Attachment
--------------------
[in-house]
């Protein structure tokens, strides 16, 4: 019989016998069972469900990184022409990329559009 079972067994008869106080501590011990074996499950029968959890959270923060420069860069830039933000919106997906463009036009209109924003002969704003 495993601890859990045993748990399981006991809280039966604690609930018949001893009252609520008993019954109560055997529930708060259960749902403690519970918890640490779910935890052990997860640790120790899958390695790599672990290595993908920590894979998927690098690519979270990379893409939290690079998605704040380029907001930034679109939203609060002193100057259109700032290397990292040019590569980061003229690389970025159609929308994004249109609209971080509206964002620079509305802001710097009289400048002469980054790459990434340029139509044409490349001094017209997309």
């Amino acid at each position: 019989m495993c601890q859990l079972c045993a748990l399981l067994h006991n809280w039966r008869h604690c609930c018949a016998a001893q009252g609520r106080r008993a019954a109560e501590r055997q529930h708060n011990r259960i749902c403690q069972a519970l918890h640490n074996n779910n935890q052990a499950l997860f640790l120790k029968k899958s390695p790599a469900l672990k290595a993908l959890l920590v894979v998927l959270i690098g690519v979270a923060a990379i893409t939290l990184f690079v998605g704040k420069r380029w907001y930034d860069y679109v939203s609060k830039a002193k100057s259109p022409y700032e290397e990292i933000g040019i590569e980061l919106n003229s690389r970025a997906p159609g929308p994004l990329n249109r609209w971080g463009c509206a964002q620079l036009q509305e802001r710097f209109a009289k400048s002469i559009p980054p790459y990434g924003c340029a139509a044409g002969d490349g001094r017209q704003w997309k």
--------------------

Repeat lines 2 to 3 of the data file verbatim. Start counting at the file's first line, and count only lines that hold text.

């Protein structure tokens, strides 16, 4: 019989016998069972469900990184022409990329559009 079972067994008869106080501590011990074996499950029968959890959270923060420069860069830039933000919106997906463009036009209109924003002969704003 495993601890859990045993748990399981006991809280039966604690609930018949001893009252609520008993019954109560055997529930708060259960749902403690519970918890640490779910935890052990997860640790120790899958390695790599672990290595993908920590894979998927690098690519979270990379893409939290690079998605704040380029907001930034679109939203609060002193100057259109700032290397990292040019590569980061003229690389970025159609929308994004249109609209971080509206964002620079509305802001710097009289400048002469980054790459990434340029139509044409490349001094017209997309």
């Amino acid at each position: 019989m495993c601890q859990l079972c045993a748990l399981l067994h006991n809280w039966r008869h604690c609930c018949a016998a001893q009252g609520r106080r008993a019954a109560e501590r055997q529930h708060n011990r259960i749902c403690q069972a519970l918890h640490n074996n779910n935890q052990a499950l997860f640790l120790k029968k899958s390695p790599a469900l672990k290595a993908l959890l920590v894979v998927l959270i690098g690519v979270a923060a990379i893409t939290l990184f690079v998605g704040k420069r380029w907001y930034d860069y679109v939203s609060k830039a002193k100057s259109p022409y700032e290397e990292i933000g040019i590569e980061l919106n003229s690389r970025a997906p159609g929308p994004l990329n249109r609209w971080g463009c509206a964002q620079l036009q509305e802001r710097f209109a009289k400048s002469i559009p980054p790459y990434g924003c340029a139509a044409g002969d490349g001094r017209q704003w997309k």